Second Edition (78.20-80.6) Collation Facsimile Edition


  of Christ, which necessarily pre-supposes, or produces schism, in
  order to shield an oppressed fellow-christian, from the dreadful
  consequences of its unrighteous proceedings. And is not this con-
  fessedly the case with every church, which rejects a person from
5       its communion, while it acknowledges him to be a fellow-christian;
  and in order to excuse this piece of cruelty, says, he may find
  refuge some place else; some other church may receive him?
  For as we have already observed, if no schism did already exist,
  one church receiving those whom another has rejected, must cer-
10       tainly make one. The same evils also will as justly attach to the
  conduct of an individual, who refuses, or breaks communion with
  a church, because it will not receive, or make room for, his private
  opinions, or self-devised practices, in its public profession and ma-
  nagements.--For, does he not, in this case, actually take upon him
15       to judge the church, which he thus rejects, as unworthy of the
  communion of christians? And is not this to all intents and pur-
  poses declaring it, in his judgment, excommunicate; or at least
  worthy of excommunication?
        Thus have we briefly endeavored to shew our brethren, what
20       evidently appears to us to be the heinous nature and dreadful conse-
  quences of that truly latitudinarian principle and practice, which is
  the bitter root of almost all our divisions; namely, the imposing of
  our private opinions upon each other, as articles of faith or duty;
  introducing them into the public profession and practice of the
25       church, and acting upon them, as if they were the express law of
  Christ, by judging and rejecting our brethren that differ with us in
  those things; or, at least, by so retaining them in our public pro-
  fession and practice, that our brethren cannot join with us, or we
  with them, without becoming actually partakers in those things,
30       which they, or we, cannot, in conscience approve; and which the
  word of God no where expressly enjoins upon us. To cease from
  all such things, by simply returning to the original standard of
  christianity--the profession and practice of the primitive church,
  as expressly exhibited upon the sacred page of New Testament
35       scripture, is the only possible way, that we can perceive, to get rid
  of those evils. And we humbly think that a uniform agreement in
  that for the preservation of charity would be infinitely preferable to
  our contentions and divisions: nay, that such a uniformity is the
  very thing that the Lord requires, if the New Testament be a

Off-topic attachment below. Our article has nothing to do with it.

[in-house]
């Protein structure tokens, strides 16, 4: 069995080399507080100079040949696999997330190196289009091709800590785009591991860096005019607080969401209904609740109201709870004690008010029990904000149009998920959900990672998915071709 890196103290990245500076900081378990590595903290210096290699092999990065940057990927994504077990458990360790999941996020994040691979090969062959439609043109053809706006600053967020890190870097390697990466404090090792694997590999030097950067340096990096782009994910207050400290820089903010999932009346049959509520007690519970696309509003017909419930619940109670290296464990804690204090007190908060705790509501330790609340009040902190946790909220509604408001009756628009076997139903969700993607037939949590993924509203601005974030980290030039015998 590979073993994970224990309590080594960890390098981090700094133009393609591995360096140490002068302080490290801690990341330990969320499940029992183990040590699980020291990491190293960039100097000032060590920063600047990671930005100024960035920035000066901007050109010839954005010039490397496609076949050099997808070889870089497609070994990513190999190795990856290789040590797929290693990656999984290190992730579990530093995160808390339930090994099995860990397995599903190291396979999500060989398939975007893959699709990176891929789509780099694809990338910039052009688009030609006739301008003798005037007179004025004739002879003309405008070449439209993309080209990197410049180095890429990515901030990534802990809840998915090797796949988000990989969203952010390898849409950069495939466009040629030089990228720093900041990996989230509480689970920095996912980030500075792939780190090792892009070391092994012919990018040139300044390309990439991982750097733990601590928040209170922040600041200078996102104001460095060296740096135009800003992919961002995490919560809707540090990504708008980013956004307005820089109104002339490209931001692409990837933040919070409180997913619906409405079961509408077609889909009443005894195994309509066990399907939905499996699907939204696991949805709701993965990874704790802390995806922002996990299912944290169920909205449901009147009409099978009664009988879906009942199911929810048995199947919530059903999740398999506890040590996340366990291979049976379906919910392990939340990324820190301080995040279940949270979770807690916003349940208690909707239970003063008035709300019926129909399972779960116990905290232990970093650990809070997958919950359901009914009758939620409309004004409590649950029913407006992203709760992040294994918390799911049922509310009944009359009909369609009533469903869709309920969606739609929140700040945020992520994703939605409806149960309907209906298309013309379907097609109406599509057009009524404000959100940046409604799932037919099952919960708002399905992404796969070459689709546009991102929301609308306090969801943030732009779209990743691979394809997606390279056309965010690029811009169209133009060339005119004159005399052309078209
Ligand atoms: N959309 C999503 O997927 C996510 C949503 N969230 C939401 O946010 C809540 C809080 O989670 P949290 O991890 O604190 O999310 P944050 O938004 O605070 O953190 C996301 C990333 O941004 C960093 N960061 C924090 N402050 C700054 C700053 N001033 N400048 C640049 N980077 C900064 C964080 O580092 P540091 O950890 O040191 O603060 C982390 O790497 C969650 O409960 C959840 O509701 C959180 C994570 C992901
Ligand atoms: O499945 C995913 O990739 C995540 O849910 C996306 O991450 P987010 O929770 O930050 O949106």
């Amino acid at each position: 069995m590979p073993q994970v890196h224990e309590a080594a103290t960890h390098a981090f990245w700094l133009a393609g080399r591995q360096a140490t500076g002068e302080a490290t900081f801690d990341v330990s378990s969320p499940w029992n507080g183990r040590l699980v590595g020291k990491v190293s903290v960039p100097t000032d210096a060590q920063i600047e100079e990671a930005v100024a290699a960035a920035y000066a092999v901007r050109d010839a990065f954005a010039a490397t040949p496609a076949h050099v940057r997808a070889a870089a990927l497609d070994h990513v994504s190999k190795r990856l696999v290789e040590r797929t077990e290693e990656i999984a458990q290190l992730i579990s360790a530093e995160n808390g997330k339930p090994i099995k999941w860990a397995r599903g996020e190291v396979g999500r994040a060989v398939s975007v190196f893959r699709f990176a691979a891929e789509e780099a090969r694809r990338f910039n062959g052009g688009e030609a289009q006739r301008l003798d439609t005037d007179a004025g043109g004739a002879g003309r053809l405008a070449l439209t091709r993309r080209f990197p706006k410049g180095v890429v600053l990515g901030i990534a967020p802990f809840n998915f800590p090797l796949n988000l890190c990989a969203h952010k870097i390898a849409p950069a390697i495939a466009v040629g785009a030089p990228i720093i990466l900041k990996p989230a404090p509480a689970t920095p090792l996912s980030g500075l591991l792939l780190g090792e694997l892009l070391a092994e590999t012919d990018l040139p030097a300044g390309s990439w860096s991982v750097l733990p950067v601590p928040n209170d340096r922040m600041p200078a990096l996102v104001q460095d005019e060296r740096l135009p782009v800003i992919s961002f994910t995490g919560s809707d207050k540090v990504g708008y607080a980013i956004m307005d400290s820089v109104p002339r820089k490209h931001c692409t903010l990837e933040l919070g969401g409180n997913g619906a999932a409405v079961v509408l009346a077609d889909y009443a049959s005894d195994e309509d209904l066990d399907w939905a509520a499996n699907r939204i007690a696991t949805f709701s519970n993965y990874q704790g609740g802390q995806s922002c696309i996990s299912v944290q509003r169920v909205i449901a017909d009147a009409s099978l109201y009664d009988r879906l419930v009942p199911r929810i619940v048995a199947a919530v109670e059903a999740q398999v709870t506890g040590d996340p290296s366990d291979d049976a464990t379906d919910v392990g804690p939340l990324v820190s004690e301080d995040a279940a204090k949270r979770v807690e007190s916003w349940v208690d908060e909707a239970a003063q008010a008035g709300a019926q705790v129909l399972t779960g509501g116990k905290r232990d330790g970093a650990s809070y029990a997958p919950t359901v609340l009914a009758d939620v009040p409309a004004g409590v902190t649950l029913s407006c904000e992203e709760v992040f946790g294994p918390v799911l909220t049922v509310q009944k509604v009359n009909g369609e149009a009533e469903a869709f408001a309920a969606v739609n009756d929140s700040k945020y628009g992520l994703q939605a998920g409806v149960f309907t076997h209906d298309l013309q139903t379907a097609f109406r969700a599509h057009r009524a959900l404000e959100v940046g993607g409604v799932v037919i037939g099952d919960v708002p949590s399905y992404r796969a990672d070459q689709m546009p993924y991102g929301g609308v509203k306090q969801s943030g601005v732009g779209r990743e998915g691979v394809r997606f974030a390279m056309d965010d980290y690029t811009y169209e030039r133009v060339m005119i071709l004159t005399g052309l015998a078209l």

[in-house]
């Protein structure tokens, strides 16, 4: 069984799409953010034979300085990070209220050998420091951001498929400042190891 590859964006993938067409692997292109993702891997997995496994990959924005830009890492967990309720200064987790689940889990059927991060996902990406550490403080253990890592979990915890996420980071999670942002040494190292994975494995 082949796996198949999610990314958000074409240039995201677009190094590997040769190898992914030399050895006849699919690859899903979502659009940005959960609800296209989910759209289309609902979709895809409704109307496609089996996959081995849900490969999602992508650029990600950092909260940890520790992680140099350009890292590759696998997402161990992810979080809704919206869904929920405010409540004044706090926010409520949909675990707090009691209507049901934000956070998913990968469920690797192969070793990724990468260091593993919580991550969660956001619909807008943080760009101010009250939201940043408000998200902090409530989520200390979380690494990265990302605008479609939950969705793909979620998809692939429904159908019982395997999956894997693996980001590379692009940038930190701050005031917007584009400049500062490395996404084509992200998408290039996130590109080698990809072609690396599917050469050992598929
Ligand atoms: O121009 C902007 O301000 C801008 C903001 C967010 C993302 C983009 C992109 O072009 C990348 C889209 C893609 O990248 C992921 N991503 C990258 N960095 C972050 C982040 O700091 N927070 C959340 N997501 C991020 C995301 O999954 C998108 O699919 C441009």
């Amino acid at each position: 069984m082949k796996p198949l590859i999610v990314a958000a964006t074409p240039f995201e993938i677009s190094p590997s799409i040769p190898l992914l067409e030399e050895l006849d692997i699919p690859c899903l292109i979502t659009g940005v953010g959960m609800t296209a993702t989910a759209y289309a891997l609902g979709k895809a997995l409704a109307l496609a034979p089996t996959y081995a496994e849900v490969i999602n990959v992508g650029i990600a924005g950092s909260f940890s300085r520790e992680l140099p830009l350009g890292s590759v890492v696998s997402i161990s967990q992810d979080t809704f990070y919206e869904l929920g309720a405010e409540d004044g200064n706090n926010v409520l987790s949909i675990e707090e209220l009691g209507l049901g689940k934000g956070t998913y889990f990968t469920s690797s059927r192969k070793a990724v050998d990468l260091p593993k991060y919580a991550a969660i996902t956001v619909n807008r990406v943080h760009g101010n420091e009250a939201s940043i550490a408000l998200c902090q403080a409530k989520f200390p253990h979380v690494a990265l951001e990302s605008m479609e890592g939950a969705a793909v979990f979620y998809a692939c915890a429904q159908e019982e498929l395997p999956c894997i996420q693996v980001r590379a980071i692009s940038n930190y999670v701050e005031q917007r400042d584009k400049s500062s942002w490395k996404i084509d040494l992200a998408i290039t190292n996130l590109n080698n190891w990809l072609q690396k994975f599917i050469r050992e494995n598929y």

40       perfect model--a sufficient formula for the worship discipline and
  government of the christian church. Let us do, as we are there
  expressly told they did, say as they said: that is, profess and prac-
  tise as therein expressly enjoined by precept and precedent, in
  every possible instance, after their approved example; and in so
45       doing we shall realize, and exhibit, all that unity and uniformity,
  that the primitive church possessed, or that the law of Christ re-
  quires. But if after all, our brethren can point out a better way to
  regain and preserve that christian unity and charity expressly en-
  joined upon the church of God, we shall thank them for the disco-
50       very, and cheerfully embrace it.

Second Edition (80.7-81.26) Collation Facsimile Edition


        Should it still be urged, that this would open a wide door
  to latitudinarianism, seeing all that profess christianity, profess
  to receive the holy scriptures; and yet differ so widely in
  their religious sentiments. We say, let them profess what
5       they will, their difference in religious profession and practice
  originates in their departure from what is expressly revealed and
  enjoined; and not in their strict and faithful conformity to it--
  which is the thing we humbly advise for putting an end to those
  differences. But you may say, do they not already all agree in the
10       letter, though differing so far in sentiment? However this may be,
  have they all agreed to make the letter their rule; or rather to
  make it the subject matter of their profession and practice? Sure-
  ly no; or else they would all profess and practise the same thing.
  Is it not as evident as the shining light, that the scriptures exhibit
15       but one and the self same subject matter of profession and practice;
  at all times, and in all places;--and, that therefore, to say as it
  declares, and to do as it prescribes, in all its holy precepts, its
  approved and imitable examples, would unite the christian church
  in a holy sameness of profession and practice, throughout the whole
20       world? By the christian church throughout the world, we mean